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Leo Varadkar, Fr. Michael MullaneyTwitter/St Patrick's Pontifical University

MAYNOOTH, Ireland (LifeSiteNews) — Ireland’s pro-abortion and actively homosexual former prime minister, who will take over his old job again this year, has been given a special tour of the country’s pontifical university and last-remaining Catholic seminary.

Leo Varadkar, who as prime minister in 2018 campaigned for and passed abortion legislation that has killed over 13,000 unborn babies to date, was publicly welcomed and introduced to aspiring clerics at the National Seminary in Maynooth, Co. Kildare, last week by Fr. Michael Mullaney, president of St. Patrick’s Pontifical University.

Mullaney, who did not respond to LifeSite’s questions about whether the politician’s stance on abortion or homosexual “marriage” was challenged during the visit, previously honored Irish president Michael D. Higgins at a 2018 Christmas concert in the seminary on the night before the head of state signed Varadkar’s cruel abortion bill into law.

The pontifical university reported on Thursday that Mullaney was “delighted to get the opportunity to meet with Mr Varadkar and give him a flavour of the rich educational heritage of St. Patrick’s …”

Commenting on the visit, Brian Flanagan of the Catholic Association told LifeSiteNews there was nothing “Christ-like” in the spectacle of Catholic priests “fêting politicians who are responsible for killing unborn babies, because the true presence of Christ is always associated with repentance.”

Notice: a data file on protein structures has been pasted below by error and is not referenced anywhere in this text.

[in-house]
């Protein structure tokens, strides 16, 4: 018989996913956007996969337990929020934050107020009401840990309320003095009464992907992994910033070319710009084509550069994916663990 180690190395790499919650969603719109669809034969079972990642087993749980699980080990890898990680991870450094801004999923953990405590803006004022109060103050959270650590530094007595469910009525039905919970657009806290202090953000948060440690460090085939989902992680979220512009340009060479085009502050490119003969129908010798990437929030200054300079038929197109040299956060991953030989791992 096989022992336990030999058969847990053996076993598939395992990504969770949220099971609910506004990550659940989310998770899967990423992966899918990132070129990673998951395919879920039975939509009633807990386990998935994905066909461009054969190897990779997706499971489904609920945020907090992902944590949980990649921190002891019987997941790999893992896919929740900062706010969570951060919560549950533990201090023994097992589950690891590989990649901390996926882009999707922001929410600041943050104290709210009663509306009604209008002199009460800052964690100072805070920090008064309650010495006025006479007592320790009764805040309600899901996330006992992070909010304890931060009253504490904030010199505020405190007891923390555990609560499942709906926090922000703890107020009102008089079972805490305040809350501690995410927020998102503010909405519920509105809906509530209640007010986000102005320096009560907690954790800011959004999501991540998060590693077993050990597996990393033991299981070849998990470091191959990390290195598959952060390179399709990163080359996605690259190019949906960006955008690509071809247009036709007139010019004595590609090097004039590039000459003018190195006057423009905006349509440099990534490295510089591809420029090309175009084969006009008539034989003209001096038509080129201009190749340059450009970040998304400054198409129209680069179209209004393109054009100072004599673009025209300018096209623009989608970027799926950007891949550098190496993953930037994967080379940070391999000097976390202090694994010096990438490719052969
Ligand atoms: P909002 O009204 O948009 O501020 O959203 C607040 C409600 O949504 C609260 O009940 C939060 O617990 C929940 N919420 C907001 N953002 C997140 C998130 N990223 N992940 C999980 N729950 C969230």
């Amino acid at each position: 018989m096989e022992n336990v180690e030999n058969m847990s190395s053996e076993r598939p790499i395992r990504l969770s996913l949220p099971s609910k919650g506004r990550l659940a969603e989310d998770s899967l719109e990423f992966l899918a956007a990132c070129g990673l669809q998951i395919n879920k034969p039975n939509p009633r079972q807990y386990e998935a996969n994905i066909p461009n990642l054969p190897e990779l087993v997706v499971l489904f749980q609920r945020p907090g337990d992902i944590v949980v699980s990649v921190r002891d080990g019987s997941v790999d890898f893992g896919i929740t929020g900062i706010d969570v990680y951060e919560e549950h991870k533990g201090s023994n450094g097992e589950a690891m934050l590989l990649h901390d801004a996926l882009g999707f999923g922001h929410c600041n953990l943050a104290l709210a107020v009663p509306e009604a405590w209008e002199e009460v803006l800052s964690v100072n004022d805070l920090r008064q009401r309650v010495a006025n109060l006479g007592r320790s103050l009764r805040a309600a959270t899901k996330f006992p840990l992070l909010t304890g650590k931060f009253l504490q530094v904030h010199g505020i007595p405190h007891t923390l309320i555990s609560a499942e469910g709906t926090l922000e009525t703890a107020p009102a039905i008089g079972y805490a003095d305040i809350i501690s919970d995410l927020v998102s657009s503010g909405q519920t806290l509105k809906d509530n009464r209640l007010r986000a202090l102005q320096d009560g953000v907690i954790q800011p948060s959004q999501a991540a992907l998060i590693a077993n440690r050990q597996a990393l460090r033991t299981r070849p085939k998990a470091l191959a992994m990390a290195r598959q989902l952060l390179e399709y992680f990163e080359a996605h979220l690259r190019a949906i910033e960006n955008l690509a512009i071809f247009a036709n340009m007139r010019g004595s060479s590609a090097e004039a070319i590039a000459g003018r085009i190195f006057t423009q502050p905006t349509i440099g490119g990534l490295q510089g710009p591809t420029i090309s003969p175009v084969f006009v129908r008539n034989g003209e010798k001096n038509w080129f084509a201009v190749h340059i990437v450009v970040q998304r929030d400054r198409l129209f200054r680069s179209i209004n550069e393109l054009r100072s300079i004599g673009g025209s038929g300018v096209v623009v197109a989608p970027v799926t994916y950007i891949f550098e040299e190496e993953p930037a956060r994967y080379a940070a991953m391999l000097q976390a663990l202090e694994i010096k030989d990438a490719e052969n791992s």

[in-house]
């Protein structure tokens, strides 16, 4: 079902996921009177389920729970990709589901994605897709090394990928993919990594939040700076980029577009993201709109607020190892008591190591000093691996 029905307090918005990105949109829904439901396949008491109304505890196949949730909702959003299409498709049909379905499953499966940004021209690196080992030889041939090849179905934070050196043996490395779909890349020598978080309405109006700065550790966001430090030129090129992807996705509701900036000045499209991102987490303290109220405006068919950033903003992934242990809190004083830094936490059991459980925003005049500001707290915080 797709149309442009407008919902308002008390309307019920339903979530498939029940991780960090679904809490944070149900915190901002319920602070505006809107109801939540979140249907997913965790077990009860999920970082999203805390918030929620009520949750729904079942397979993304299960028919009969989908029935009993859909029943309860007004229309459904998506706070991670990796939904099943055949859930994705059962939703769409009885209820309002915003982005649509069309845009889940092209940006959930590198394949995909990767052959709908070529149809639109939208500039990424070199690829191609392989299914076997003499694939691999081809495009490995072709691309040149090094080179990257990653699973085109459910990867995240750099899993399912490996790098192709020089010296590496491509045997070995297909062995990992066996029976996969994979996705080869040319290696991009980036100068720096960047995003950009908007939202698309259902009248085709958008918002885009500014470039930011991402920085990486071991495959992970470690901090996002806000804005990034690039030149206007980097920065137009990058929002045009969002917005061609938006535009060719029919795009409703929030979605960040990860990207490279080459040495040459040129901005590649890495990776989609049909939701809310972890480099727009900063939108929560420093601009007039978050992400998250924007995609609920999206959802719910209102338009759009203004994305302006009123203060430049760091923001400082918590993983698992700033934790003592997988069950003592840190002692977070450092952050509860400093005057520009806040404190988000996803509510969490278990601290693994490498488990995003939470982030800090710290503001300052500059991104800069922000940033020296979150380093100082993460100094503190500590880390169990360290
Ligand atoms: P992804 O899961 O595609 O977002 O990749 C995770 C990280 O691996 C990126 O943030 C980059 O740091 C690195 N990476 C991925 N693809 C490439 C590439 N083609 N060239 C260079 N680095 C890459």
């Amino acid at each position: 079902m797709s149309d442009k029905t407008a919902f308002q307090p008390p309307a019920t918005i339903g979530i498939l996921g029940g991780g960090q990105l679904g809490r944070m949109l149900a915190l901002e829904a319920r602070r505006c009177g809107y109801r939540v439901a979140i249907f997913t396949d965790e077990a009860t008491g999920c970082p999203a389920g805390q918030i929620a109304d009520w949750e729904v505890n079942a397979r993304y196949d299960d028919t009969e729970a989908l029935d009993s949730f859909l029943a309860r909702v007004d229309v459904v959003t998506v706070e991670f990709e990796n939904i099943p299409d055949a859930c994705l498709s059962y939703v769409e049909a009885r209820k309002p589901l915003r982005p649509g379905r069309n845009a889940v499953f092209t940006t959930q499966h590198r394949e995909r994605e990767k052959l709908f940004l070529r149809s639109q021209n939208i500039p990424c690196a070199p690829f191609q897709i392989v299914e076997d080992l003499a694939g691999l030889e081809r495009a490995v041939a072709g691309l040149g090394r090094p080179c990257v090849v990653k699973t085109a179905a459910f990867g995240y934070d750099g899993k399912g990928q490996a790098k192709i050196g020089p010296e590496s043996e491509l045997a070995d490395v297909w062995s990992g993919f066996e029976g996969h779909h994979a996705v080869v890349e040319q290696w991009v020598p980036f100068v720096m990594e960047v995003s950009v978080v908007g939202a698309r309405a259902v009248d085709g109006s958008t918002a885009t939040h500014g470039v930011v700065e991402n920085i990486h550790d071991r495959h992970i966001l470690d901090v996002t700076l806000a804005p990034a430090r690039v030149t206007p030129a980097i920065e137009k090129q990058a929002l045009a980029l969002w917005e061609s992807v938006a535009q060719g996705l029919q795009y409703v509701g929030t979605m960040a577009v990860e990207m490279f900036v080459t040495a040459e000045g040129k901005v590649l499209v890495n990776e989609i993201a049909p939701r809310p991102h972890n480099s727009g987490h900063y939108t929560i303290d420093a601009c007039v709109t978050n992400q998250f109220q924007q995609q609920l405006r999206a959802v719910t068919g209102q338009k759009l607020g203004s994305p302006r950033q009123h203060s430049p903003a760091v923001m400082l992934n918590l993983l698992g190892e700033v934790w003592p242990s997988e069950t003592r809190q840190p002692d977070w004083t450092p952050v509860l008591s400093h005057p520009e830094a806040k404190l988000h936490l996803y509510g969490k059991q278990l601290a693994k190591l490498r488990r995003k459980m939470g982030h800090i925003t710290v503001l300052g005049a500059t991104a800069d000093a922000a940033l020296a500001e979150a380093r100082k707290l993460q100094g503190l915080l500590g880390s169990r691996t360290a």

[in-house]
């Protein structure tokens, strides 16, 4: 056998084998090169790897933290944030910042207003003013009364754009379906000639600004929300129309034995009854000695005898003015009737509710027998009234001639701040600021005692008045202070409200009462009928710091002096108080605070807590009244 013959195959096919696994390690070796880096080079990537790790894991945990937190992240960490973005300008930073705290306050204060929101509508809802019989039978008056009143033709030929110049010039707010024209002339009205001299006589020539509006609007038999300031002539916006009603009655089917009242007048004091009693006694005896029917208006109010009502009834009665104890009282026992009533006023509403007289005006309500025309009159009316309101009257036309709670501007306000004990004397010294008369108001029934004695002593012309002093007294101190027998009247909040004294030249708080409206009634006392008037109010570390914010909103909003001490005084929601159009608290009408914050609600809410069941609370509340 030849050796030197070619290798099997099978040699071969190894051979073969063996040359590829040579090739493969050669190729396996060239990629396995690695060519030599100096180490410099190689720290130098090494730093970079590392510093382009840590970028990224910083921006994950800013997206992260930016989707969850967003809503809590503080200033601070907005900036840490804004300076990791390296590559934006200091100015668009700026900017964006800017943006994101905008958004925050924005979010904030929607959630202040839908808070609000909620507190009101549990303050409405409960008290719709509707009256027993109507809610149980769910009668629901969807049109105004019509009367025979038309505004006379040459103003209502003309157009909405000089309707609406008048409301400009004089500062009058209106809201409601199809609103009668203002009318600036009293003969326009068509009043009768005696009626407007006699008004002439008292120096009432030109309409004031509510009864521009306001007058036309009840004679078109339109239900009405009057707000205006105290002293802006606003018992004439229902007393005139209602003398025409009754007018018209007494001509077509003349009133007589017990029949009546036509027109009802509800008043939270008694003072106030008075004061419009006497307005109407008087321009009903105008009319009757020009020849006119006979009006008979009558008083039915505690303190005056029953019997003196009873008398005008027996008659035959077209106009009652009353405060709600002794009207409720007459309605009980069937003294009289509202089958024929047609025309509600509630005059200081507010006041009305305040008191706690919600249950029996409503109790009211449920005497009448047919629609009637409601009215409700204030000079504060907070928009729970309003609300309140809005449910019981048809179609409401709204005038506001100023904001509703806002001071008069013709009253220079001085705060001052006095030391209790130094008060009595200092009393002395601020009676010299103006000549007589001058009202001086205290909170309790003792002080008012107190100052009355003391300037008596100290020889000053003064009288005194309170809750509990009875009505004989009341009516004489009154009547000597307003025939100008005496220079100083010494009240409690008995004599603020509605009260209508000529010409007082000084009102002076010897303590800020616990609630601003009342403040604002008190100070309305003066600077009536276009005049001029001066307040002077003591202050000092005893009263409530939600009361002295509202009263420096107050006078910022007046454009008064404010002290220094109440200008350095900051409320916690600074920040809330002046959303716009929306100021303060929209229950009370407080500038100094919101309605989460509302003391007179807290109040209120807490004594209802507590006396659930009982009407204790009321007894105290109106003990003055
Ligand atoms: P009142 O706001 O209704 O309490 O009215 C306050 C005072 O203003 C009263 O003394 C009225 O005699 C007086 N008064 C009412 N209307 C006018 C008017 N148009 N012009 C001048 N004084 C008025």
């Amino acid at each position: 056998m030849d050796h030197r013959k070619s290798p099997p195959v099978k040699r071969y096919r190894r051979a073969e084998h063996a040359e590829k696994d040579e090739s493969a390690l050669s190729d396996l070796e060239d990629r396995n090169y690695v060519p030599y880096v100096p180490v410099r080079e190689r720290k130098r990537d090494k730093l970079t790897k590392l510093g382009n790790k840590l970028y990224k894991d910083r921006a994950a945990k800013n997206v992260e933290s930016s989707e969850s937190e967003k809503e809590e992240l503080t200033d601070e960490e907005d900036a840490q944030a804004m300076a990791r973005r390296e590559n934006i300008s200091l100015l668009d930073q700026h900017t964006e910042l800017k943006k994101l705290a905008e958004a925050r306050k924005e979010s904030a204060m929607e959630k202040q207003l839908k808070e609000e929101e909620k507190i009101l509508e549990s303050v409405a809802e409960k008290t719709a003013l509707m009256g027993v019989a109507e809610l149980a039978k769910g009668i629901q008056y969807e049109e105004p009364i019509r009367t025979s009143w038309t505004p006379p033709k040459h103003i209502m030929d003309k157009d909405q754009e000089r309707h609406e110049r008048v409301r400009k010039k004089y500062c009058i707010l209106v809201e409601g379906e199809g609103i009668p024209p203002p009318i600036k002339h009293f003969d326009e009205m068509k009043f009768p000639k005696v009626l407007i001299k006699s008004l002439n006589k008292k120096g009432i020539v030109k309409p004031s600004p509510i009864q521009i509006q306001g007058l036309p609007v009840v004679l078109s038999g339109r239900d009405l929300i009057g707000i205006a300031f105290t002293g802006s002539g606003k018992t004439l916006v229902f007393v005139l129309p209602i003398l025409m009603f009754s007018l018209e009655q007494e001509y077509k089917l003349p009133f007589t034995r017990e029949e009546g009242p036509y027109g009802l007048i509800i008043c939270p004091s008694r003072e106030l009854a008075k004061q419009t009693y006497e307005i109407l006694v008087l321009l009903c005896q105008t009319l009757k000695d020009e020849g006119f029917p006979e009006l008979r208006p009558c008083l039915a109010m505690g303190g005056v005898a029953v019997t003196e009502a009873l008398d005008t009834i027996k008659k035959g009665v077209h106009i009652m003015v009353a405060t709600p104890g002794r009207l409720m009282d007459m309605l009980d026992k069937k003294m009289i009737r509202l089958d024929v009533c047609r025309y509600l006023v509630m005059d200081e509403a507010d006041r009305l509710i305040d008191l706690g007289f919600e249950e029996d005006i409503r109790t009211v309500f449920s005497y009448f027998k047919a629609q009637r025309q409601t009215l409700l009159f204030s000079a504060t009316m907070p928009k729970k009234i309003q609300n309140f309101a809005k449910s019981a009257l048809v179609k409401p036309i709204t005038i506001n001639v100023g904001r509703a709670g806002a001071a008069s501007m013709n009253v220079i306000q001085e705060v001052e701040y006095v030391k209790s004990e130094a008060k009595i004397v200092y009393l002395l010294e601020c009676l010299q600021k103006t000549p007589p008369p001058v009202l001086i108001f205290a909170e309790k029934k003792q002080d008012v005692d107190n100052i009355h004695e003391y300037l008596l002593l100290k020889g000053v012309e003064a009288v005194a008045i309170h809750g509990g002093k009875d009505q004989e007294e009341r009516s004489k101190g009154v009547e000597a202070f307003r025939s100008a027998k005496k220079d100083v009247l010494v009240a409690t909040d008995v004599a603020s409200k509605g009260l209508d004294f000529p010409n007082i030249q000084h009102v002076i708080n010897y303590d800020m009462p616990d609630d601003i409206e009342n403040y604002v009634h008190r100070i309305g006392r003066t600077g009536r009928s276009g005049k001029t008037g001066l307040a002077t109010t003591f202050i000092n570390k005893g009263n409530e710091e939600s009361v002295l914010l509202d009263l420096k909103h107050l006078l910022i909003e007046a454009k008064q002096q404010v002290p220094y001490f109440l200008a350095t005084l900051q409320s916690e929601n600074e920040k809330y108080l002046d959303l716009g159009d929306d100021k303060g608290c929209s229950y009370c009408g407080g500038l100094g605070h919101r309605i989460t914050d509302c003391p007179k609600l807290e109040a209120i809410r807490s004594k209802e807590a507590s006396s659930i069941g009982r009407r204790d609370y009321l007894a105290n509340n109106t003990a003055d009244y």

“Pope Francis has counselled ‘parrhesia,’ which means the courage to speak truth to power, but neither the rector nor the president of Maynooth seem to have done so,” Flanagan said.

“They fêted a politician last week who has facilitated almost 7,000 abortions per year, promoted homosexual ‘marriage,’ and appointed a participant in witchcraft (Kathryn Zappone) as Minister for Children,” he continued. “We respectfully request from these priests either a volte face or their resignation.”

St. Patrick’s announced last October that only four men had joined the country’s last diocesan seminary in 2021, in what is believed to be the lowest number since its foundation in 1795.

With only 26 men now in seminary for the entire island’s 6.9 million inhabitants, and the Archdiocese of Dublin presently lacking any future priests, the decline of Catholicism in Ireland appears to be hastening.

No less than eight diocesan seminaries have closed in Ireland since 1993 due to the steady erosion of the Catholic faith and vocations across the island.

St. Patrick’s National Seminary and Pontifical University had been plagued by scandals for years, with former president Micheál Ledwith laicized by Pope Benedict XVI in 2005 after accusations were made that he had sexually abused one boy and another seminarian in the 1980s.

The 2016 dismissal of a whistleblower seminarian who reported homosexual activity, along with several other instances of sexual deviancy by trainee priests, prompted the Archdiocese of Dublin to then abandon Maynooth and send their few seminarians to the Irish College in Rome, which itself ceased being a seminary in June 2020.

A ban on kneeling during the Consecration at Mass at St. Patrick’s National Seminary, which was implemented by formators in Maynooth for several years, had seen three seminarians expelled for their refusal to comply, but the liturgical innovation was eventually dispensed with after a 2011 Apostolic Visitation to Irish seminaries ordered by Pope Benedict XVI.

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